As I sit across the table having my usual weekly chat with my mentor of the last 8 years, I realise just how important having a mentor has been at various points in my career. Would I be the person I am today, personally and professionally, without the guidance and support of the mentors I have had throughout my career? Probably not.
As you all know, I am very much a believer that if you want something you have to go and get it yourself. This is an approach that sits across the whole of my life, not just work (just ask my husband!) However, it is important to remember you need a balanced view and working in splendid isolation is never a good thing. To me, the ability to reflect and debate with another as you develop your career is vital to keeping that balance.
All mentor relationships must be built on a strong foundation of Trust. This is common sense really; it’s the same for any relationship you have, both at work and at home. It takes time to build trust with another and so the initial focus must be about getting to know each other, including your reasons for entering into a mentor relationship in the first place. By working to understand each other you will nurture a far deeper level of Openness and Respect. This, alongside the trust you have developed, will create a winning combination for your mentoring journey.
These characteristics have been the most important for my own mentor experiences over the years. I worked with each of my mentors for a long time prior to formally seeking out their guidance. This is why I have had such positive experiences working with them, as we already had well developed professional relationships built on those key pillars of trust, openness and respect.
Whilst all my mentors have been great, I think it’s important to note that life is life and not all relationships work, no matter how hard you try. If it isn’t working, you just need to be honest and walk away – this goes for mentor and mentee.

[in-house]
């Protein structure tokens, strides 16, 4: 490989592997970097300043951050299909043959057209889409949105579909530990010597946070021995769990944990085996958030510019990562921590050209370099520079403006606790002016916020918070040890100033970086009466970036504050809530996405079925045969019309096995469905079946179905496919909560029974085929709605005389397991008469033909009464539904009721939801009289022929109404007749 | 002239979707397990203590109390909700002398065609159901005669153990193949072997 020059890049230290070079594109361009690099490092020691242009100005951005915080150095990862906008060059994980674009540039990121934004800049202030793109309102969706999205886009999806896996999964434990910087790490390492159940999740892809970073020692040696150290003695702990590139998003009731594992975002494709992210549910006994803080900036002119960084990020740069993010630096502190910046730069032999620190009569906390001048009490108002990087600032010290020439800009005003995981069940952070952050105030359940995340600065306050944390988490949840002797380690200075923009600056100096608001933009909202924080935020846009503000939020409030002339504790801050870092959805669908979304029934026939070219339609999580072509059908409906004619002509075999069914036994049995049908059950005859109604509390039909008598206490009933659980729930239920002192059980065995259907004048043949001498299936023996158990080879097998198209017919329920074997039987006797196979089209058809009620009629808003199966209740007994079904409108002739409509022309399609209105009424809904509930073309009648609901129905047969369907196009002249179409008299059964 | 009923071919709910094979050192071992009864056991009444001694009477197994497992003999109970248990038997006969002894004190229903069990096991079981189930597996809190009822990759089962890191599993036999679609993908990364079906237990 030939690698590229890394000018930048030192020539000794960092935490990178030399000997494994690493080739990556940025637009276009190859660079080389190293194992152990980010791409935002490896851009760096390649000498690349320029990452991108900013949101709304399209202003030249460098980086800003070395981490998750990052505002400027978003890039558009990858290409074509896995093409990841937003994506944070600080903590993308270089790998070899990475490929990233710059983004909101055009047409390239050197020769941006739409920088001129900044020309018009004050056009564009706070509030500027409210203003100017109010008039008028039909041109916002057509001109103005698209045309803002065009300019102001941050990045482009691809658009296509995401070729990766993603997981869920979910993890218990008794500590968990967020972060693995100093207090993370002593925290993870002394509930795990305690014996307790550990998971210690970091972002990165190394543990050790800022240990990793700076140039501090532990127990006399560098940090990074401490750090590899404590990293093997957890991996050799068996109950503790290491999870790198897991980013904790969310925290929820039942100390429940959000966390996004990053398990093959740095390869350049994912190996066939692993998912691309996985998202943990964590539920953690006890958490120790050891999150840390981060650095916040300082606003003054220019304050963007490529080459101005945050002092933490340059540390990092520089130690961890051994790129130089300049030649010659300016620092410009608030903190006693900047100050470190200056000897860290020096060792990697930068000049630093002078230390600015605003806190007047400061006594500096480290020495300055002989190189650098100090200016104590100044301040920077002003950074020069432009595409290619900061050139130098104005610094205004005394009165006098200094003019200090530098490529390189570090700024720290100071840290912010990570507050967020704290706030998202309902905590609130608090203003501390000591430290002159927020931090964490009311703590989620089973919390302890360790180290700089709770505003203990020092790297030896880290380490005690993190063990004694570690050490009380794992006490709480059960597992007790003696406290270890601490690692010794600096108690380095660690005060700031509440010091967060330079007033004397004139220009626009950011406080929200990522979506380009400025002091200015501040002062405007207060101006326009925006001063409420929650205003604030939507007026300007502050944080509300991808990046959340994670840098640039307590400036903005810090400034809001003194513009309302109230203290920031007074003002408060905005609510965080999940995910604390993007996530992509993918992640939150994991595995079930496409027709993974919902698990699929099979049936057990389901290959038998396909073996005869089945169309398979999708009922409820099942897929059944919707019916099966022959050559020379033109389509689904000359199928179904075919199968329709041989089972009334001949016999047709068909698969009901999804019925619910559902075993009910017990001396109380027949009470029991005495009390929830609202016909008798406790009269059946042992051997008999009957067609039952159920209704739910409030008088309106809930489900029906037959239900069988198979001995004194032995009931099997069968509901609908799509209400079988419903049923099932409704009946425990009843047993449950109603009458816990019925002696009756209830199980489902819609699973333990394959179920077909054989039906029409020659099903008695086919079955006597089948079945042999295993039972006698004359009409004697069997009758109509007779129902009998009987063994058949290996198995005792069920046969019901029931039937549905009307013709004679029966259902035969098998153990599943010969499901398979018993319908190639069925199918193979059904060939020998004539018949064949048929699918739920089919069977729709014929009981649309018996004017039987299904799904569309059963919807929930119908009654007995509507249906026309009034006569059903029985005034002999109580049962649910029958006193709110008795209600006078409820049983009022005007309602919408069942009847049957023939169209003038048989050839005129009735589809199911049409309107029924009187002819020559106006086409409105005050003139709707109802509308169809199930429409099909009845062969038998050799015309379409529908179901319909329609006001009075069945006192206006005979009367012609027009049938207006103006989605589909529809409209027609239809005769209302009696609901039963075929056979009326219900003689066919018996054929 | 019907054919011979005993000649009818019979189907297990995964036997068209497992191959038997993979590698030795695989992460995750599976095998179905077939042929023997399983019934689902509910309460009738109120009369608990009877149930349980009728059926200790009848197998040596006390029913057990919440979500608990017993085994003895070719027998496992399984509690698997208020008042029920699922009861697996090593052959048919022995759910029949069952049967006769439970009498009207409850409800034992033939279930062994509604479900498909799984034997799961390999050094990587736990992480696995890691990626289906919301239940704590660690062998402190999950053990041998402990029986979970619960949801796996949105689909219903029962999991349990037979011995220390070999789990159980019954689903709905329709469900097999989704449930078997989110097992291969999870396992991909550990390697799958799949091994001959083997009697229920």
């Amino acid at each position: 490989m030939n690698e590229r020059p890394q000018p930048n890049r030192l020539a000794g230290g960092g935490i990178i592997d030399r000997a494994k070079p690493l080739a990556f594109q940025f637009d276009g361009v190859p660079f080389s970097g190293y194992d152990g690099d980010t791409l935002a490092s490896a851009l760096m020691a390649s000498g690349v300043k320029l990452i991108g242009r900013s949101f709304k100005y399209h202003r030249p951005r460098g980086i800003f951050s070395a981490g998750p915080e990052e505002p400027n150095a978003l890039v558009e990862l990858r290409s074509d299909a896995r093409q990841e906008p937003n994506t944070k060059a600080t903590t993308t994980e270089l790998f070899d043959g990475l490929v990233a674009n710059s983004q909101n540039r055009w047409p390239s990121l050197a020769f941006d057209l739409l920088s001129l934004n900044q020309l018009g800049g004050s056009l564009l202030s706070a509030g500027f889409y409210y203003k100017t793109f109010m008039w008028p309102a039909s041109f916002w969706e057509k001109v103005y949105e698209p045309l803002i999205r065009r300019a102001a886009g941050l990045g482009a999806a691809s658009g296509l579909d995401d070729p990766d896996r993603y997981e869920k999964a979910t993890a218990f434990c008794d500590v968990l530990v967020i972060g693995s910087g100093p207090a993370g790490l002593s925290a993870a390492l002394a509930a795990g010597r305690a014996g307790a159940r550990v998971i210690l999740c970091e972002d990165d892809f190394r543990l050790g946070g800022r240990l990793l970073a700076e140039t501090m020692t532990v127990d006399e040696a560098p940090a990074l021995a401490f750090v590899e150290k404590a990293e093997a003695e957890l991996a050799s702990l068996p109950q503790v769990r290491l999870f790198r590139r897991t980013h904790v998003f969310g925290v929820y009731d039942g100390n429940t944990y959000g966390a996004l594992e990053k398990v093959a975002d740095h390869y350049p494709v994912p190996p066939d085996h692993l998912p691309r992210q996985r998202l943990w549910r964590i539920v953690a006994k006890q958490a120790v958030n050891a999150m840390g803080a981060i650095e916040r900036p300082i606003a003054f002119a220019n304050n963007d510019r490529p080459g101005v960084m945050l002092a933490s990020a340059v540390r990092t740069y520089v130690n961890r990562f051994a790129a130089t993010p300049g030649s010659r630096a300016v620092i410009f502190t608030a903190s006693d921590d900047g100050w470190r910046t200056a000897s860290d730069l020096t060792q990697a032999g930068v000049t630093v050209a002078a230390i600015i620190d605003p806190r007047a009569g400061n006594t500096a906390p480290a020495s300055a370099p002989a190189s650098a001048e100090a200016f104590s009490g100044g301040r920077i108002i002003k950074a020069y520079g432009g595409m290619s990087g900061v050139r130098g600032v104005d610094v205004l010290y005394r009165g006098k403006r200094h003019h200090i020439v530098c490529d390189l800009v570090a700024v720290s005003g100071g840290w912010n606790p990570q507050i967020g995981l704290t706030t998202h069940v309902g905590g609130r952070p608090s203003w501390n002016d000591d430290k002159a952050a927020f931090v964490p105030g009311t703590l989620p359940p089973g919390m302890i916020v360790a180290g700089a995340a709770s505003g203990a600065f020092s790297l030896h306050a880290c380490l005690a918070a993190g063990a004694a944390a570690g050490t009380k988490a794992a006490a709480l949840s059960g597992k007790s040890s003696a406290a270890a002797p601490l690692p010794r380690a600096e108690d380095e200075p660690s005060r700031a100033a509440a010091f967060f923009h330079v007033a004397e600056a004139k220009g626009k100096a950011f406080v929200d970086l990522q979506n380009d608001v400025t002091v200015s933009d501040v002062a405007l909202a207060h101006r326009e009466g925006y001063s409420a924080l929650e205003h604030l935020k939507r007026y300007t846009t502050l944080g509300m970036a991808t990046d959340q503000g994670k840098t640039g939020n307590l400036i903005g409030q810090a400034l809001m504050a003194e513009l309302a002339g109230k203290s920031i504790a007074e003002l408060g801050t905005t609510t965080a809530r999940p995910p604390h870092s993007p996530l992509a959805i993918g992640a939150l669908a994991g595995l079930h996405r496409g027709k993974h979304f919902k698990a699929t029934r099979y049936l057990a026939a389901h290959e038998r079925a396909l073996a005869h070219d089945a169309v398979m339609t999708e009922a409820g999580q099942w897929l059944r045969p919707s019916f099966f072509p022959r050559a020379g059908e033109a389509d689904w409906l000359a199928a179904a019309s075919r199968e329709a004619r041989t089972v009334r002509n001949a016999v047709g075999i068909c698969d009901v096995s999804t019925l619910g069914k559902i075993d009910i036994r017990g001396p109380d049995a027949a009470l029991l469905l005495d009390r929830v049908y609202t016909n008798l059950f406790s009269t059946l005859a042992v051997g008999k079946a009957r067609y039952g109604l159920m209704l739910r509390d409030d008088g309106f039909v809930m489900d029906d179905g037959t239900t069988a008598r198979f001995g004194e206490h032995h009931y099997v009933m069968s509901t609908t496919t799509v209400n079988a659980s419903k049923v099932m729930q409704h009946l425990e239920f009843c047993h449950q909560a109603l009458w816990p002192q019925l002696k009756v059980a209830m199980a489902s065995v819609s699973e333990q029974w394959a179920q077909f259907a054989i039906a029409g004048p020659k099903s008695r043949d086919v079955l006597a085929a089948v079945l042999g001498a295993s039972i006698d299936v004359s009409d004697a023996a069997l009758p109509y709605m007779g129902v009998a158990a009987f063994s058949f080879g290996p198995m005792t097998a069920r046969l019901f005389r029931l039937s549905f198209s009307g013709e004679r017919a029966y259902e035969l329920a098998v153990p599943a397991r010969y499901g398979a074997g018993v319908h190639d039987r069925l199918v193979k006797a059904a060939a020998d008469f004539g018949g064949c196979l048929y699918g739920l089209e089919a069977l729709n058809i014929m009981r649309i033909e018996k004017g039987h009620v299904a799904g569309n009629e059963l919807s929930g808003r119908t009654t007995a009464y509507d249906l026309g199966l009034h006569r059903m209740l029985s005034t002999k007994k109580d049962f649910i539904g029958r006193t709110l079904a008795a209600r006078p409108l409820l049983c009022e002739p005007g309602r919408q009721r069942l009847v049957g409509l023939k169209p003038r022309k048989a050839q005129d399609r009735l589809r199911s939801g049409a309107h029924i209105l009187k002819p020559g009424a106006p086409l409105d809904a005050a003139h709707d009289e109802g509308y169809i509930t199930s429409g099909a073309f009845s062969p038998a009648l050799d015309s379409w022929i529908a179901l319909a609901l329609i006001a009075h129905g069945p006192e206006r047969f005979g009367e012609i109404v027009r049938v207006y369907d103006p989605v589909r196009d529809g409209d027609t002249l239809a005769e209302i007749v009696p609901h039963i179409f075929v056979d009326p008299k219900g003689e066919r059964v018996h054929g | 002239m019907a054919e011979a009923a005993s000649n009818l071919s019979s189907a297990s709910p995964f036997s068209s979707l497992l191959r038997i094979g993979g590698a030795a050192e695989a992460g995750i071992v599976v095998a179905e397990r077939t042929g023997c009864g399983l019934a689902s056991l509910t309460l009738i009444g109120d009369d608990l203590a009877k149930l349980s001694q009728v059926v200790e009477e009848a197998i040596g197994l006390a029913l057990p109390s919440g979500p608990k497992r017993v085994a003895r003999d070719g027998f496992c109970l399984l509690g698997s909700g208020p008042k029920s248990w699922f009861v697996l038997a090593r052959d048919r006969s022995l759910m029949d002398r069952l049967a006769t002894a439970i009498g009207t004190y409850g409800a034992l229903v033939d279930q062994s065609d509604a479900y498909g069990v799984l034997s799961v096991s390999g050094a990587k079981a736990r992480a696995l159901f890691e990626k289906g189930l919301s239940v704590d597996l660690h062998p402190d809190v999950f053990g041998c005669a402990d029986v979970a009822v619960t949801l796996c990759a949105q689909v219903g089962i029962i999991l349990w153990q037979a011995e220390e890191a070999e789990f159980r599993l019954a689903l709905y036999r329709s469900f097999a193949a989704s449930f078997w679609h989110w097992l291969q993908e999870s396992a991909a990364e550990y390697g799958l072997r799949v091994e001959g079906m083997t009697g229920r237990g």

I have always ensured that my mentors are aware of my professional ambitions. In doing so we have worked together to identify short and long-term Goals that will enable progress along my career journey. As per my earlier comment, I have owned this and have not expected my mentor to turn up with a pre-formed list of nicely outlined goals. What I have done though in sharing my ambitions is open a debate as to the steps I need to take. This is where openness and respect has been so key for me. In order to progress I have needed to understand and work on my weaknesses, without feeling the feedback I have received is criticism or personal. It took me years to be able to deal with that without feeling the need to be defensive and still have to have a stern chat with myself every now and again.
To borrow one of our key values at Psyon; the ability to ‘Collaborate for Success’ has been a game-changer as to how I have worked with my mentors. There is something utterly inspiring about working with another through a professional problem or challenge you have and establishing the right resolution for the situation. My love of Debate and Problem Solving has led to some very interesting discussions with my mentors, developing new exciting ideas and opportunities against the backdrop of my career aspirations. I have been able to not just develop myself in these debates, but have also influenced the direction of our business, which quite frankly feels great!
I would 100% recommend seeking a mentor for anyone who is seriously looking to develop their career. For me it has made a significant difference to my career and I very much doubt I would have been able to achieve what I have done so far without the guidance and support of my mentors.
One question remains. Knowing what a game-changer having mentors has been for me, am I now ready to ‘pay-it-forward’ and take the step into mentorship myself?